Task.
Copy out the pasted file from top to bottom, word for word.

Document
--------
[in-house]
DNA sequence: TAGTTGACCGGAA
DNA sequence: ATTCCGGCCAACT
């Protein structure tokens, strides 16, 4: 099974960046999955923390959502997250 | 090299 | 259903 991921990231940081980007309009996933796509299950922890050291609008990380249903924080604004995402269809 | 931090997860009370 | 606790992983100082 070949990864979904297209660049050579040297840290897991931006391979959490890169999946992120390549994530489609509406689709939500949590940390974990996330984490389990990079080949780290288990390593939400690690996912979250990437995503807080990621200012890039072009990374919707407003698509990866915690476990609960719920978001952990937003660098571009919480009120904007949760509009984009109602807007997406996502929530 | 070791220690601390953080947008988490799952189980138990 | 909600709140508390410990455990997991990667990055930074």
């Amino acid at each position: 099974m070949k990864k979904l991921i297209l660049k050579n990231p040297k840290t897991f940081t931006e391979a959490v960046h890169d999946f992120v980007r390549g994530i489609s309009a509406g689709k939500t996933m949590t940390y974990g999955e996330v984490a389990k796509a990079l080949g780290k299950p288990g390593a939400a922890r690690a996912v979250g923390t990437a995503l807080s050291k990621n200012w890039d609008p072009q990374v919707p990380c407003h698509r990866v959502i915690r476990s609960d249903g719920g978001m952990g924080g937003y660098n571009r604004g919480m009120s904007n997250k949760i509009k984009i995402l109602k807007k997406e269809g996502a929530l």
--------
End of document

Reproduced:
[in-house]
DNA sequence: TAGTTGACCGGAA
DNA sequence: ATTCCGGCCAACT
């Protein structure tokens, strides 16, 4: 099974960046999955923390959502997250 | 090299 | 259903 991921990231940081980007309009996933796509299950922890050291609008990380249903924080604004995402269809 | 931090997860009370 | 606790992983100082 070949990864979904297209660049050579040297840290897991931006391979959490890169999946992120390549994530489609509406689709939500949590940390974990996330984490389990990079080949780290288990390593939400690690996912979250990437995503807080990621200012890039072009990374919707407003698509990866915690476990609960719920978001952990937003660098571009919480009120904007949760509009984009109602807007997406996502929530 | 070791220690601390953080947008988490799952189980138990 | 909600709140508390410990455990997991990667990055930074």
């Amino acid at each position: 099974m070949k990864k979904l991921i297209l660049k050579n990231p040297k840290t897991f940081t931006e391979a959490v960046h890169d999946f992120v980007r390549g994530i489609s309009a509406g689709k939500t996933m949590t940390y974990g999955e996330v984490a389990k796509a990079l080949g780290k299950p288990g390593a939400a922890r690690a996912v979250g923390t990437a995503l807080s050291k990621n200012w890039d609008p072009q990374v919707p990380c407003h698509r990866v959502i915690r476990s609960d249903g719920g978001m952990g924080g937003y660098n571009r604004g919480m009120s904007n997250k949760i509009k984009i995402l109602k807007k997406e269809g996502a929530l």